Public and Private Life: Where to Draw the Line

Do you think about your brand when writing blog posts? Recently, I’ve written and discarded at least 18 posts because I felt they were too revealing. I questioned those posts because I want to be a successful writer. Part of becoming successful is building a brand that people want. In a world where sponsors drop individuals for voicing opinions and making questionable decisions, it would be foolish not to put some thought into what you share.

So, how much should I reveal about myself? Where do I draw the line between public and private?

Let’s start with what I’m wholeheartedly willing to share:

• I’m a writer of fiction and poetry.
• My writing career began with a weekly movie review column.
• I’m passionate about books and enjoy reading multiple genres.
• Instead of writing book reviews I write book opinions.
• I support other writers.
• Writing conferences, social networks and blogs have expanded my writing network dramatically.

• I suffer from severe depressive disorder, anxiety and chronic migraines.

Sharing these things is natural and causes no compunction. When it comes to branding, I think the first six reveal my attitude toward writing. The last one gives you a glimpse of the person behind the words and opens the floor to dialogue with others who struggle with the same issues. I wouldn’t be here if others hadn’t listened when I needed them to.

Now let’s get to my personal preferences:

I prefer
• Droopy to Snoopy
• Led Zeppelin to The Who
• Dean Martin to Frank Sinatra
• Gene Wilder’s Willie Wonka to Johnny Depp’s
• Mac to PC

Favored:
• Spring is my favorite season
• Gray is my favorite color
• Shrimp Scampi is my favorite dish
• Almonds are my favorite nuts

Not Favored:
• Snow
• Alarms
• Snakes
• Manipulators

Why do those things matter? They don’t. But they show my personality. It’s always nice to know a little about the authors/writers you like and getting a peek at their preferences can also reveal a bit about their writing. Has any of this information changed the way you think of me?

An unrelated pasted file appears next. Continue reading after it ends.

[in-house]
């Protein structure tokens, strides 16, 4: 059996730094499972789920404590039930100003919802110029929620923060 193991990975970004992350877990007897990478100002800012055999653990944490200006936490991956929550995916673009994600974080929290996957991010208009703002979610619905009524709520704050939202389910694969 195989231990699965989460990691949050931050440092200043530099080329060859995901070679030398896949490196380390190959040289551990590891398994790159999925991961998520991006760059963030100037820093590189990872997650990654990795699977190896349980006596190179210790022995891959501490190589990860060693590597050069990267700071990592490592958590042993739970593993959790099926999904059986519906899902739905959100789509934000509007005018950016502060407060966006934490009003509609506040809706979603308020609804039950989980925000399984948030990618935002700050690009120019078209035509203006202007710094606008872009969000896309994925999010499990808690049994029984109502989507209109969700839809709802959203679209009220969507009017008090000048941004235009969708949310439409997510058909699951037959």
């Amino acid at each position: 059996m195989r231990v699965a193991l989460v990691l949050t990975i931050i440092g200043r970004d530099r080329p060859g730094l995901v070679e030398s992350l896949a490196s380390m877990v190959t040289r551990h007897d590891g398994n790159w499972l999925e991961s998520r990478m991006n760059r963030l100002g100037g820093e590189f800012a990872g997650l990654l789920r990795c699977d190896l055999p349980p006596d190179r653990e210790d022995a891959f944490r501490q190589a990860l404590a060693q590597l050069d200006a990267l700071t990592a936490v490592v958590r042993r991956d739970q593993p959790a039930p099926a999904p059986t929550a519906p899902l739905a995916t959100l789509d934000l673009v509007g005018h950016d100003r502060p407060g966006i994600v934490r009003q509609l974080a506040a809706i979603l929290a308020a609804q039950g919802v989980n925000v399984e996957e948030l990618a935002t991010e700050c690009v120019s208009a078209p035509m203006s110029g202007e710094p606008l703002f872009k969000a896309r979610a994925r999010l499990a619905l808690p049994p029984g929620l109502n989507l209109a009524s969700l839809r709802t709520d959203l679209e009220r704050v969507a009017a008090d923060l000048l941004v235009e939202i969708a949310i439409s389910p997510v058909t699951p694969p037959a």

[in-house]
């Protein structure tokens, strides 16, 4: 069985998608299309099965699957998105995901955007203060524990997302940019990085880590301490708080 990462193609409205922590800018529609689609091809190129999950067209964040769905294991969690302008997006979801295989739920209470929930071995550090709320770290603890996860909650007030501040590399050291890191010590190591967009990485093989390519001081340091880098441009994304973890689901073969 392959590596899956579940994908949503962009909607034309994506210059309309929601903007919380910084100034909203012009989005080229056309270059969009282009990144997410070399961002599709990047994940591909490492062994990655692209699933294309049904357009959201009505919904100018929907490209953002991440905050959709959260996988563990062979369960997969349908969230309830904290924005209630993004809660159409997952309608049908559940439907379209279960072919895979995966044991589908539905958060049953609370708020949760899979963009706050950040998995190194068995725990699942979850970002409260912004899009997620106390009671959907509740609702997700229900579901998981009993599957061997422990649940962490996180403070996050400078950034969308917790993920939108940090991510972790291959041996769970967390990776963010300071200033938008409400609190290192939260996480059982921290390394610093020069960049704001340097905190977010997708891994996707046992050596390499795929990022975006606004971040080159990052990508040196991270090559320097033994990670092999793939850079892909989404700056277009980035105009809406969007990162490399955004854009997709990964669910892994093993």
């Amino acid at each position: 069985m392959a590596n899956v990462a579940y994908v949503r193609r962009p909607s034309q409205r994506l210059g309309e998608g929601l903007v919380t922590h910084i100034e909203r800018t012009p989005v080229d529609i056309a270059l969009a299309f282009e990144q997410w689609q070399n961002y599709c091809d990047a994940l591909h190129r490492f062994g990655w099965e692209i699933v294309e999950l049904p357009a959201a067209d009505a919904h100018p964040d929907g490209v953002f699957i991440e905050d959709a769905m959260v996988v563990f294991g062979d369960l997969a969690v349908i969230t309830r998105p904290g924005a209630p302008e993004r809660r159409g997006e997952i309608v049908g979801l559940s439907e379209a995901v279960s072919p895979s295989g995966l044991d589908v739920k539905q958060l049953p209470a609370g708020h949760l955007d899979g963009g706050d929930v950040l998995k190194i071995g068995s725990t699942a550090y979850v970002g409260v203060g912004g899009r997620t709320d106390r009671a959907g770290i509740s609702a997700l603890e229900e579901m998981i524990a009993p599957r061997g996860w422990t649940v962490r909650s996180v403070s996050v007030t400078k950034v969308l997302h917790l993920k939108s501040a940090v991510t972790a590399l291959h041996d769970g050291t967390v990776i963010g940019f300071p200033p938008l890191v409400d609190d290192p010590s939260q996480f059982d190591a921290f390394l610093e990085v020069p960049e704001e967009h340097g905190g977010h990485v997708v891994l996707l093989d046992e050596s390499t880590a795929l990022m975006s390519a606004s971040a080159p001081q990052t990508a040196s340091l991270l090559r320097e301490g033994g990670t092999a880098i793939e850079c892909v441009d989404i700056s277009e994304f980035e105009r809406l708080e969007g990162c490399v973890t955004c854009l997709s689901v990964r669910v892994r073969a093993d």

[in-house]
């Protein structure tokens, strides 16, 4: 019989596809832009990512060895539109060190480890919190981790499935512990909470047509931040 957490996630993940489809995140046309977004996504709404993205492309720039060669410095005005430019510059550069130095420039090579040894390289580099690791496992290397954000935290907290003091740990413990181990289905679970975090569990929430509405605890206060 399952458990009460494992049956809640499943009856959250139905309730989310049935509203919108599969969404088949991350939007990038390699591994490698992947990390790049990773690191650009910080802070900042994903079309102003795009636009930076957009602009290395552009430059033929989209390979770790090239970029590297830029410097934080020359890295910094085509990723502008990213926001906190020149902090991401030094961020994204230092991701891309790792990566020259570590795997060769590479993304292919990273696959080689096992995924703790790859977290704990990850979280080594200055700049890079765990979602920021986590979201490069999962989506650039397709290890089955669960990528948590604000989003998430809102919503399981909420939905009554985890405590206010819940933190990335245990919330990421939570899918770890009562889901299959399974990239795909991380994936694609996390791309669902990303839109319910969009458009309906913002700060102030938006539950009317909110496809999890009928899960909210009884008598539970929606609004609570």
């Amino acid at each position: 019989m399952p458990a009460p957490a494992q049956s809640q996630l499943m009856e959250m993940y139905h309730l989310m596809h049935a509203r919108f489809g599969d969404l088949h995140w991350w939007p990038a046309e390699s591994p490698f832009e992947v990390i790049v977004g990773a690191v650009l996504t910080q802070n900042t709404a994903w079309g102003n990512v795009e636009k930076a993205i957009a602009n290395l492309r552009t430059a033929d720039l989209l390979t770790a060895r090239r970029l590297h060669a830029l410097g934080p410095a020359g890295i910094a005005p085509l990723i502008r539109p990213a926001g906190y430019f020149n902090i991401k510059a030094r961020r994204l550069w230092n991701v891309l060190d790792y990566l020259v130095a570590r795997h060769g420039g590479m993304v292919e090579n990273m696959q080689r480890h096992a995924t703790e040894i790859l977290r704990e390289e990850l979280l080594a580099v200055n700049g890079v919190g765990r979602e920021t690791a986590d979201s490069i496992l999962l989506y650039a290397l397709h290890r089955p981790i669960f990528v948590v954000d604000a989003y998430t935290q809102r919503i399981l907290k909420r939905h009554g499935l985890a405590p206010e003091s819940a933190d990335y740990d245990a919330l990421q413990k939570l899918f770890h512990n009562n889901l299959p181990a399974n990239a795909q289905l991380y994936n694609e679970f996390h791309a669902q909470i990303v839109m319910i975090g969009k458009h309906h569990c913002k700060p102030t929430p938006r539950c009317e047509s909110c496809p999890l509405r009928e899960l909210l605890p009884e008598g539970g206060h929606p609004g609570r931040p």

There are topics such as religion and politics that could cause controversy and yet I feel no shame in sharing my beliefs.

• I am a Christian.
• Politically I’m an independent. I don’t identify with any party.

Photo provided by Asif Akbar and freeimages.com.

Photo provided by Asif Akbar and freeimages.com.

Those two topics can be broken into a plethora of sub-categories. You might want to know what denomination of Christianity I follow. You might wonder if I’m liberal or conservative. You could speculate on where I stand regarding social issues.

If I answer those questions will it change the way you feel about my writing? If I leave them unanswered will you think me weak or ashamed of my position?

I’ve grown into my opinions and affiliations through experience, research and the development of my moral compass. Personally, I respect your right to opinions that differ from mine. We come to our conclusions for reasons that range from how we were raised to our personal experiences. I don’t want to use my writing platform to debate. I do plenty of that with family and close friends. Does that mean I’m excluding my reading audience? No. It means there has to be a line somewhere and I’ve just drawn it.

That should tell you a little about me as well.

  • I think it’s hard for a writer to know where to draw that line. You want people to get to know you, but you don’t want to push them away by alienating them or yourself by saying the wrong thing. You’re entitled to be yourself, though. You are who you are, and if that’s who you want readers to get to know, draw your line wherever you want.

    • I think I’ve been honest in my blogging and that honesty has revealed a great deal about me. The problem stems from wanting to mix things up a bit with my blogging topics. By doing that, I’m opening doors I’m not sure I want opened. I’ve had to reevaluate the topics and take a closer look at what I want to share. While alienating folks isn’t my plan, I do want a bit of privacy.

  • I think it’s hard for a writer to know where to draw that line. You want people to get to know you, but you don’t want to push them away by alienating them or yourself by saying the wrong thing. You’re entitled to be yourself, though. You are who you are, and if that’s who you want readers to get to know, draw your line wherever you want.

    • I think I’ve been honest in my blogging and that honesty has revealed a great deal about me. The problem stems from wanting to mix things up a bit with my blogging topics. By doing that, I’m opening doors I’m not sure I want opened. I’ve had to reevaluate the topics and take a closer look at what I want to share. While alienating folks isn’t my plan, I do want a bit of privacy.